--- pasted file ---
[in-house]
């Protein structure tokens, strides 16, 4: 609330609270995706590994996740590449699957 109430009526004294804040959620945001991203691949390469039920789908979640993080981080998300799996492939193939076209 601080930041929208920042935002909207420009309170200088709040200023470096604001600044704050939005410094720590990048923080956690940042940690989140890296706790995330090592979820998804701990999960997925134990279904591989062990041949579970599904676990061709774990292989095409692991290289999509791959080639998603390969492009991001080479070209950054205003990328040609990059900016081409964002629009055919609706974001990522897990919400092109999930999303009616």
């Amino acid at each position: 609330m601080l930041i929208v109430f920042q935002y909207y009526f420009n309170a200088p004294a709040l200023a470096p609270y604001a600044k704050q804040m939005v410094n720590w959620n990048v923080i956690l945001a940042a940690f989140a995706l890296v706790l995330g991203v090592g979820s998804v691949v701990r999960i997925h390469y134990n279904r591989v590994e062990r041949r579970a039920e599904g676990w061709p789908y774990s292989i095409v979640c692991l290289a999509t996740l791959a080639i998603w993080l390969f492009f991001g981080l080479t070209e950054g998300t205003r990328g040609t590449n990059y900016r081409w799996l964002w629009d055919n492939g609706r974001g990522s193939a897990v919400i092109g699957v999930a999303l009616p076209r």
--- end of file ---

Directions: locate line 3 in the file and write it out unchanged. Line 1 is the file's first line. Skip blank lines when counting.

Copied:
């Amino acid at each position: 609330m601080l930041i929208v109430f920042q935002y909207y009526f420009n309170a200088p004294a709040l200023a470096p609270y604001a600044k704050q804040m939005v410094n720590w959620n990048v923080i956690l945001a940042a940690f989140a995706l890296v706790l995330g991203v090592g979820s998804v691949v701990r999960i997925h390469y134990n279904r591989v590994e062990r041949r579970a039920e599904g676990w061709p789908y774990s292989i095409v979640c692991l290289a999509t996740l791959a080639i998603w993080l390969f492009f991001g981080l080479t070209e950054g998300t205003r990328g040609t590449n990059y900016r081409w799996l964002w629009d055919n492939g609706r974001g990522s193939a897990v919400i092109g699957v999930a999303l009616p076209r």